What are you looking forward to? How would you fill in the blank in the following phrase: “I can’t wait for _______”?
Here are some that I’ve heard recently, from myself and others.
I can’t wait until we have a vaccine for Covid, so we can get back to normal.
I can’t wait until this election is over, so we don’t have to deal with ridiculous debates and nonstop election commercials.
I can’t wait until this week is over, so I can enjoy the weekend.
I can’t wait until I pay off this loan, and life will feel so much better.
I can’t wait until I’m done with school, so I don’t have the pressure of classes and assignments.
I can’t wait until summer’s over, so I don’t have to deal with the heat and humidity.
I can’t wait until retirement, because I’m so sick of years and years of the grind.
I can’t wait. I can’t wait. I can’t wait. Have you ever noticed that when what we can’t wait for happens, then there are more things we can’t wait for? When will it all stop? Or are we just doomed to be dissatisfied?
We continue our study through Ecclesiastes, this week concluding a three-part mini-series on the central section of the book, chapter 5, verse 8, through chapter 6, and the Teacher drives to the heart of our dissatisfaction.
Let’s starting by reading, chapter 5, verse 8. Initially it might seem unrelated to the theme of dissatisfaction, but the Teacher is building his case. Here’s how the NIV puts it: “If you see the poor oppressed in a district, and justice and rights denied, do not be surprised at such things.” Dorsey’s translation clarifies that the Teacher is saying that it is the “rich people in a particular district defrauding the poor or depriving the powerless of justice and due process.” Not surprising, the Teacher says. In our world, injustice and oppression abound against the poor. But how does this relate to dissatisfaction?
Let’s follow the Teacher’s logic, as he continues talking about the wealthy and powerful. In the NIV, halfway through verse 8, the Teacher goes on: “For one official is eyed by a higher one, and over them both are others higher still.”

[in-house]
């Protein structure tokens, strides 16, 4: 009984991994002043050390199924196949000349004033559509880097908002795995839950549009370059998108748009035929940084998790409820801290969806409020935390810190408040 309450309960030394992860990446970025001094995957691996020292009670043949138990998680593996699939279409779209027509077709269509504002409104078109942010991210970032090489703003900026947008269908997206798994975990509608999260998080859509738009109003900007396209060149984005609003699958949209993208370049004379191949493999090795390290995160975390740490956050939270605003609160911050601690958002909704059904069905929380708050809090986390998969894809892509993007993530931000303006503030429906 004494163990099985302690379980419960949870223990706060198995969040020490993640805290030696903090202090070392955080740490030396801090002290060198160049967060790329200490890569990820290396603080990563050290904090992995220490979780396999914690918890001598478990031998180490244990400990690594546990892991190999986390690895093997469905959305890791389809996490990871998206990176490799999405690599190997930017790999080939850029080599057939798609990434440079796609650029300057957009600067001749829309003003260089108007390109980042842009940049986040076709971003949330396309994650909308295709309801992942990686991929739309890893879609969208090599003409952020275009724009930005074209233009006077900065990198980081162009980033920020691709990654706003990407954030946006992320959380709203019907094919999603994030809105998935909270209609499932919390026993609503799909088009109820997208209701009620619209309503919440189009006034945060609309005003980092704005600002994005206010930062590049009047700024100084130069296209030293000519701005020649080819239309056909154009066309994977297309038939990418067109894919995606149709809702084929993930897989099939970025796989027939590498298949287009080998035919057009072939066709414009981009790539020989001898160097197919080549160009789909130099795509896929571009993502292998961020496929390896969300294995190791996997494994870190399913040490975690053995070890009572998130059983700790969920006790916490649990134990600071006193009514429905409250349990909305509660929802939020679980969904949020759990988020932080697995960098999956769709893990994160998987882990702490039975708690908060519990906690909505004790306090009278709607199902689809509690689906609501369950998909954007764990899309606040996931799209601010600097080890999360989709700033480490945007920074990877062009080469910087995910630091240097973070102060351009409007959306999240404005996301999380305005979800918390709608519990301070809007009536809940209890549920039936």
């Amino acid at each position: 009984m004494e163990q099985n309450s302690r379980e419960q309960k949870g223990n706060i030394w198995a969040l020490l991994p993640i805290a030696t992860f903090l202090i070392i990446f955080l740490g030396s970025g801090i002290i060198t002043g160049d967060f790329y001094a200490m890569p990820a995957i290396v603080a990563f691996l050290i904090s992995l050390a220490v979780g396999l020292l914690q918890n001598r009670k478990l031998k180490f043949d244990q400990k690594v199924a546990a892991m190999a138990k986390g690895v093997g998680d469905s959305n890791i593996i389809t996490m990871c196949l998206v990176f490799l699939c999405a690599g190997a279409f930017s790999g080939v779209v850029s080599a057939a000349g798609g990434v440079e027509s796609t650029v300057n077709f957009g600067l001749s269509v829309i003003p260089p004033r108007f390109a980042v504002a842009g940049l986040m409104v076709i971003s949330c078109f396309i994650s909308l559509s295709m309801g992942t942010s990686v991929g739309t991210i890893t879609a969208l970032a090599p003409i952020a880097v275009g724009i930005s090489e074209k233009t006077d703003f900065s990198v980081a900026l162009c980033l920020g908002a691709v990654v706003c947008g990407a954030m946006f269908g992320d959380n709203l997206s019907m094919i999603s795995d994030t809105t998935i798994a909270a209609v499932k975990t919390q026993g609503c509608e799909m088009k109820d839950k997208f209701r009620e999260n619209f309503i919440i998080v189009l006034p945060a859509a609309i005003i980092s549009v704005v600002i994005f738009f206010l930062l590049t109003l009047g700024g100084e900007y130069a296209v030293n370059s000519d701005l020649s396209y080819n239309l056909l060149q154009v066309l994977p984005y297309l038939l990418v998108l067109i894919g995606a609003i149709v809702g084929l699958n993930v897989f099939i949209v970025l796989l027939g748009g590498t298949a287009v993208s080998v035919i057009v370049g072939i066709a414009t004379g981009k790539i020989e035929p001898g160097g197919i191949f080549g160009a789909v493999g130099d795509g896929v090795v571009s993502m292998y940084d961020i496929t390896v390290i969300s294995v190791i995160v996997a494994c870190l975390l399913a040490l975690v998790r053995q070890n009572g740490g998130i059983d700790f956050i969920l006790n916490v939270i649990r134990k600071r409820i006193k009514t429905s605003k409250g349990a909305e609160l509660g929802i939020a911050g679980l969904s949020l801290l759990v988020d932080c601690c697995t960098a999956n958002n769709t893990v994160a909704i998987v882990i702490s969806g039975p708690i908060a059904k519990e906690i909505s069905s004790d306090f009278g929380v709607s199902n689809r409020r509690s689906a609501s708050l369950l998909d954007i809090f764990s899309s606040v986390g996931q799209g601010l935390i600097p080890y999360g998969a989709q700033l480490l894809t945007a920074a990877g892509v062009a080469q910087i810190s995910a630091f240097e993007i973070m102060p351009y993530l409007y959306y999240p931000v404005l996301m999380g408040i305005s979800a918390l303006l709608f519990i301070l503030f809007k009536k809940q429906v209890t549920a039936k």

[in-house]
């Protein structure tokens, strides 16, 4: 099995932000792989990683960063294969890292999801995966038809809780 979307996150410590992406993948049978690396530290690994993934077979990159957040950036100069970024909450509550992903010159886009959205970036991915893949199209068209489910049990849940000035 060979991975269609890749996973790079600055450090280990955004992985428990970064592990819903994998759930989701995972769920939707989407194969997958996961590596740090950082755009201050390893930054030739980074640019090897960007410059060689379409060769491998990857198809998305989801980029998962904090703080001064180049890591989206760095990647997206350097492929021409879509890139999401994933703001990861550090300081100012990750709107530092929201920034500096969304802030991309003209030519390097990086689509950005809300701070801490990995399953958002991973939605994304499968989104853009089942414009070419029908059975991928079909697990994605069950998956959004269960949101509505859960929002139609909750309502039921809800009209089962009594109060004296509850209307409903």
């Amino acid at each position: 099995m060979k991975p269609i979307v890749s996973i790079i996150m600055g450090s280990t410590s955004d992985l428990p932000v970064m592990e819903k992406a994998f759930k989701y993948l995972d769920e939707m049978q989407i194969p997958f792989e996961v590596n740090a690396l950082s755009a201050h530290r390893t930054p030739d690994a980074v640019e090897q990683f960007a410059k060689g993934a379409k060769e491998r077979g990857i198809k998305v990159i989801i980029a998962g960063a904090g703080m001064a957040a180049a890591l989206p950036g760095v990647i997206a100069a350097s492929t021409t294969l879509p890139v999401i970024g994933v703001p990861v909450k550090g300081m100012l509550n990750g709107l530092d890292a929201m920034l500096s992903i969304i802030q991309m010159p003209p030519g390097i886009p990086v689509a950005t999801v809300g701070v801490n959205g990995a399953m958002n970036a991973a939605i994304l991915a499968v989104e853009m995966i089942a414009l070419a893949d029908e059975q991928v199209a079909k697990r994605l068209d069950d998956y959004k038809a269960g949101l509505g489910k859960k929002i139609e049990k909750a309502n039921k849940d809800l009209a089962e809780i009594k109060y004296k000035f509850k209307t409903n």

Does that phrase in verse 8, “one official is eyed by a higher one,” sound odd to you? My first thought was that the Teacher must be talking about a boss holding her employees accountable, making sure they are doing a good job. But that’s not quite what the Teacher means. Dorsey’s translation is helpful: “Influential men protect one another; and they, in turn, are protected by even more powerful men.” See the difference? When the Teacher talks about one official eyeing another, what the Teacher is referring to is wealthy and powerful people watching out for each other, making sure that they stay in power and retain their wealth. They don’t want the poor people to get their wealth. Ah, now we can just barely hear how the Teacher is scratching the surface of the theme of dissatisfaction. Even though the rich and powerful have so much, they are not satisfied, so they oppress the poor, committing injustice to make sure the poor people stay in their place.
It’s similar to the phrase, “the rich get richer and the poor get poorer.” It’s similar to the talk we hear about the widening gap between the ultra-wealthy and poor. It is similar to what we hear about the erosion of the middle class.
Did you hear what happened since the start of Covid in March?
Business Insider reported in August that “When you add up the numbers, billionaires in the United States have increased their total net worth $637 billion during the COVID-19 pandemic so far. At the same time, more than 40 million Americans filed for unemployment. With tens of millions of Americans out of a paycheck and the stock market plummeting by 37% in March, how is it that the rich have continued getting richer?”
Great question. There are two reasons, Business Insider reports:
- The government disproportionately gave more aid to banks and corporations, and
- When the stock market bounced back, the unequal bailouts meant that the wealthy still had money on hand to invest and thus profit, while the middle and lower classes did not.
This is a classic example of how the rich and powerful tend to protect the rich and powerful, and it is contrary to the heart of God. His heart beats for oppression and injustice to cease. That’s why Christians should fight against oppression and injustice. Because God created and loves all of humanity. So his heart hurts when those he created, people he made in his image and loves, aren’t being treated equally. How are you fighting oppression and injustice?
Check back tomorrow as we continue to follow the Teacher’s thinking and advice about addressing dissatisfaction in our lives.